Ms Afifa Iqbal has a keen interest in identity politics, colonialism and post-colonial development. She is currently working as a Research Assistant at ITU while pursuing her postgraduate studies in Development, Technology and Policy. She is a Gold Medalist in Political Science from the University of Punjab.
In a joint statement released on the 10th of March, Saudi Arabia and Iran acknowledged China’s role in brokering the diplomatic breakthrough and stated: “The three countries announce that an agreement has been reached between the Kingdom of Saudi Arabia and the Islamic Republic of Iran, that includes an agreement to resume diplomatic relations between them and re-open their embassies and missions within a period not exceeding two months, and the agreement includes their affirmation of the respect for the sovereignty of states and the non-interference in internal affairs of states.”
Given the intensity of Saudi-Iran animosity and the overall politico-strategic climate of the region as well as the Muslim world, the rapprochement between Iran and Saudi Arabia is a much-welcome development. In addition, the mediatory efforts of China, given its increasingly important global status in a world hurtling towards multipolarity, signals a potential reordering of global diplomatic dynamics.
Snapshot of Saudi-Iran Rivalry
Iran and Saudi Arabia have been at the opposite end of a bitter rivalry for decades, characterized by political, religious, and economic tensions, as well as competing regional influence and geopolitical interests. Although the two countries had been involved in proxy wars in various parts of the Middle East, the execution of Shia cleric Sheikh Nimr al-Nimr by Saudi Arabia in 2016 marked a particularly dark moment in the already fraught relationship between Iran and Saudi Arabia.
The tentacles of the Saudi-Iran rivalry have spread far beyond the Middle East, carving out a deep and divisive sectarian fault line throughout the wider Muslim world. For instance, Pakistan has suffered a great deal due to the extended fight of the aforementioned archrivals for religious legitimacy and ideological domination of the Muslim world.
The mushrooming of Saudi-backed madrassahs after the invasion of Afghanistan by the Soviet Union can largely be held responsible for the twin problems of puritanical fanaticism and religious persecution of Pakistan’s Shia minority. One particularly jarring event that highlights the extent of this rot in Pakistani society—and is still fresh in public memory—is that of anti-Shiite protests by the Sunni hardliners and their sympathizers that engulfed Karachi in September 2020.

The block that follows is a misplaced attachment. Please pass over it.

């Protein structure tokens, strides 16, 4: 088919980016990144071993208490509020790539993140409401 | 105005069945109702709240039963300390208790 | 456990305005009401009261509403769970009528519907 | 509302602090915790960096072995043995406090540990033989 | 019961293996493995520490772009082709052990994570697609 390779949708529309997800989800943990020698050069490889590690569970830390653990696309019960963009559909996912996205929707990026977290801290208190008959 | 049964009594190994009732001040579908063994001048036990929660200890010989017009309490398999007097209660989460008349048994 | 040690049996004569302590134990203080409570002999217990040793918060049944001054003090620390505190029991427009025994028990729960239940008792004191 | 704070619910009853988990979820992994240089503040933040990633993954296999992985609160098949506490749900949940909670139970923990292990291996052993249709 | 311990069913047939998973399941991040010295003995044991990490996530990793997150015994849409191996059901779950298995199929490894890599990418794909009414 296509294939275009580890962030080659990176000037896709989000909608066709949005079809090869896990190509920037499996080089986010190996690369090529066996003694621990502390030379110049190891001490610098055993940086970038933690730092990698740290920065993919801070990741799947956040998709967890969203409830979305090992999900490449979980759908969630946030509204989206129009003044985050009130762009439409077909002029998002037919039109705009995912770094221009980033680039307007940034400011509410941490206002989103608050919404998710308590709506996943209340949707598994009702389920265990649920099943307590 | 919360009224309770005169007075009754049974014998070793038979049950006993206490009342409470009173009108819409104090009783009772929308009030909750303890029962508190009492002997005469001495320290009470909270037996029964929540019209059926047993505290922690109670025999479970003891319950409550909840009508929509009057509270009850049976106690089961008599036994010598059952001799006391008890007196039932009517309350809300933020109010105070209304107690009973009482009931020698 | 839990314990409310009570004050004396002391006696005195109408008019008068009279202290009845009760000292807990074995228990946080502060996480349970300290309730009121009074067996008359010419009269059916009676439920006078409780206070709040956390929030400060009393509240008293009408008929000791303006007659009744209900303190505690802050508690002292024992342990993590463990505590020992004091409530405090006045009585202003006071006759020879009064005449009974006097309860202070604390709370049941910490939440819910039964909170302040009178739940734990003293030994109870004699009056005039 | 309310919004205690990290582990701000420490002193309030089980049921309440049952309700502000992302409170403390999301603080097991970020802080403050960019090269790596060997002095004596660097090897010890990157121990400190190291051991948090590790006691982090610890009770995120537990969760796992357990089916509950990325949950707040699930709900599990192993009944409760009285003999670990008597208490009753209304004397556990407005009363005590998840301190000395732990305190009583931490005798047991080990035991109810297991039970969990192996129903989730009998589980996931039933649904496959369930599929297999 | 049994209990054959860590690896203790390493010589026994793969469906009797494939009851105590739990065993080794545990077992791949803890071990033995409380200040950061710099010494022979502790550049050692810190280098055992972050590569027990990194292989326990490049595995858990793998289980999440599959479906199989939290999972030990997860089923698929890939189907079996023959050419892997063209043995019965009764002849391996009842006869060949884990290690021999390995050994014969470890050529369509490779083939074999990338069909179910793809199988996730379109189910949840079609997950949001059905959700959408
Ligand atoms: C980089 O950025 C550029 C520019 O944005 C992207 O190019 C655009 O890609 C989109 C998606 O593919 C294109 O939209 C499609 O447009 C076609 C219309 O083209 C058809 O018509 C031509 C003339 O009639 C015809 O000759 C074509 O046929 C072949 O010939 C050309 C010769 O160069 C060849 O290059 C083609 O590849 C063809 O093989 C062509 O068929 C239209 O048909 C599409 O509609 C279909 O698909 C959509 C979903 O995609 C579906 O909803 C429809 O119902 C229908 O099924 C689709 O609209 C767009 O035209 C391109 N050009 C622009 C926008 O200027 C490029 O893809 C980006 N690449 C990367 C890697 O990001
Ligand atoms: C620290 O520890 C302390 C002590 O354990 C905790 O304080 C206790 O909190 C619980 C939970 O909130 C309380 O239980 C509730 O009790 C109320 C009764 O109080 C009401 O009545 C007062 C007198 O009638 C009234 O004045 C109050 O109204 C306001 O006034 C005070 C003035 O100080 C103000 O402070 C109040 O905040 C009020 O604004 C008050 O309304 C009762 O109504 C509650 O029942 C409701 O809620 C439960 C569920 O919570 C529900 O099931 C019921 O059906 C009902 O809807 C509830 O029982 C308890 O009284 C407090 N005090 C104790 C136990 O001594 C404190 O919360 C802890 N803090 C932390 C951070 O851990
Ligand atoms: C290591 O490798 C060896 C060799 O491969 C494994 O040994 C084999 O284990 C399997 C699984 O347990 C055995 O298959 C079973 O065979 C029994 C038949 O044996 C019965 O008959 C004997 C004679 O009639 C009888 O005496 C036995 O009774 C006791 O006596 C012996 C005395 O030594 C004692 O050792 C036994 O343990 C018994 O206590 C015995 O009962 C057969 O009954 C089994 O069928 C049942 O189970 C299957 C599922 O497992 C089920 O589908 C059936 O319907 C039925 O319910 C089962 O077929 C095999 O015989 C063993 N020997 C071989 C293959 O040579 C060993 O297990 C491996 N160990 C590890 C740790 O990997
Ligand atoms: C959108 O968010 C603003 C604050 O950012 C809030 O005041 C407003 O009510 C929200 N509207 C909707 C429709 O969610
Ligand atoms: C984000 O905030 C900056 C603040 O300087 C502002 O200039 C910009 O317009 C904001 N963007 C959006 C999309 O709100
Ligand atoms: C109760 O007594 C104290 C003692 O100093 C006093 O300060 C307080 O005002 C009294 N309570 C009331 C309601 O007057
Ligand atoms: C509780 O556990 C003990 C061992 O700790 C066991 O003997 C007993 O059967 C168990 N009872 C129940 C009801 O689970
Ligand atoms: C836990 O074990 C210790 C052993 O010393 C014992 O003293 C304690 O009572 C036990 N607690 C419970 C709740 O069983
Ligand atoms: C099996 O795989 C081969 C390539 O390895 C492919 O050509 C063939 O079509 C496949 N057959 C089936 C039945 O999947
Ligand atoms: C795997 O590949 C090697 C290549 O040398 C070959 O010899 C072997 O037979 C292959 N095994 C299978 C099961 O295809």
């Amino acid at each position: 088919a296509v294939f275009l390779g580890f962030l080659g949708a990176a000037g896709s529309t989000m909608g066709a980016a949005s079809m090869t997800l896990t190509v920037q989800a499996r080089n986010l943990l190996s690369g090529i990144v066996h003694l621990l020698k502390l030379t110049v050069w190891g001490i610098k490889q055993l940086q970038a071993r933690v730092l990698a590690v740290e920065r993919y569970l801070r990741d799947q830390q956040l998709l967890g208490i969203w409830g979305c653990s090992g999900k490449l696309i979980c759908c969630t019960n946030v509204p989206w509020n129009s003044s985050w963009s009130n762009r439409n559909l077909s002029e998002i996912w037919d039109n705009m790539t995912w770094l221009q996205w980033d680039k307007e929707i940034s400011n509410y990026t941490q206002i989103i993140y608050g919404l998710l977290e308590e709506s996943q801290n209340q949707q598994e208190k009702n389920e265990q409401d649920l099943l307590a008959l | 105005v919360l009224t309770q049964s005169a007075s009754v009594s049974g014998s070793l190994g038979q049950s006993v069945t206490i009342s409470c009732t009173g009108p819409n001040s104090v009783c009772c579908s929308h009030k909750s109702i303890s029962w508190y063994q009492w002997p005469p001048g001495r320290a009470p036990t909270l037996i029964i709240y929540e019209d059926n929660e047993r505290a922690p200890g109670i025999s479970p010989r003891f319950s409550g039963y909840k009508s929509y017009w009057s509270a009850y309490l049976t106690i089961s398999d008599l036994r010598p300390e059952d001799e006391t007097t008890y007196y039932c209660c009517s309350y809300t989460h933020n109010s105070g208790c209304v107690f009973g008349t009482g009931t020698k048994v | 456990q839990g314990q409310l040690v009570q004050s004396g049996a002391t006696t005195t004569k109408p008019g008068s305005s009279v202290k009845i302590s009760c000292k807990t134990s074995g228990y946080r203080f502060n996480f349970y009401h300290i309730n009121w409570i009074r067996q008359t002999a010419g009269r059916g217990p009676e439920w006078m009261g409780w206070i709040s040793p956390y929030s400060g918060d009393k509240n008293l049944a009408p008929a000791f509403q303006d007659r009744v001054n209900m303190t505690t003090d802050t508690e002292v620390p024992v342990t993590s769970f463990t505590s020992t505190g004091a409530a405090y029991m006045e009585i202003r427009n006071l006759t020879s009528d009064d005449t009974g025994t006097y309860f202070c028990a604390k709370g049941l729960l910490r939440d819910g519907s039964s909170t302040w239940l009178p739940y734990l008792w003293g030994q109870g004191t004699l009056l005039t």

As Kim Ghattas argues in “Black Wave”: “The Saudi-Iran rivalry went beyond geopolitics, descending into an ever-greater competition for Islamic legitimacy through religious and cultural domination, changing societies from within—not only in Saudi Arabia and Iran but throughout the region.”
From Rivalry to Reconciliation
Following the Saudi government’s execution of Sheikh Nimr al-Nimr, a prominent Shia cleric and vocal critic of the Saudi government in 2016, the aggrieved Iranian protestors stormed the Kingdom’s embassy in Tehran. The images of smoke billowing from the Saudi embassy, with fire engines and police in riot gear stationed outside and the diplomatic enclave barricaded, vividly illustrated the depth of anger felt by many Iranians towards the execution.
Soon after, in retaliation, Saudi Arabia announced to sever diplomatic relations with Iran dashing any and all hopes of reconciliation. The press conference by the Saudi foreign minister, Adel al-Jubeir, aptly depicted the anger of the Saudi government over the storming of its diplomatic mission in Iran; “These ongoing aggressions against diplomatic missions are a violation of all agreements and international conventions.”
So, between then and now, what changed? In 2016, the global politico-strategic climate was markedly different from today. Iran had locked down the JCPOA (Joint Comprehensive Plan of Action) agreement the year before, and with the gradual lifting of sanctions, the prospects for the revitalization of the Iranian economy were improving.
As for the Kingdom, although Washington had certain apprehensions about the Kingdom’s involvement in the Yemeni civil war and its human rights record, the bilateral relationship between the two countries was still strong, and it only got better with the ascension of Donald Trump to the White House. The first foreign visit of Mr. Trump was to Saudi Arabia.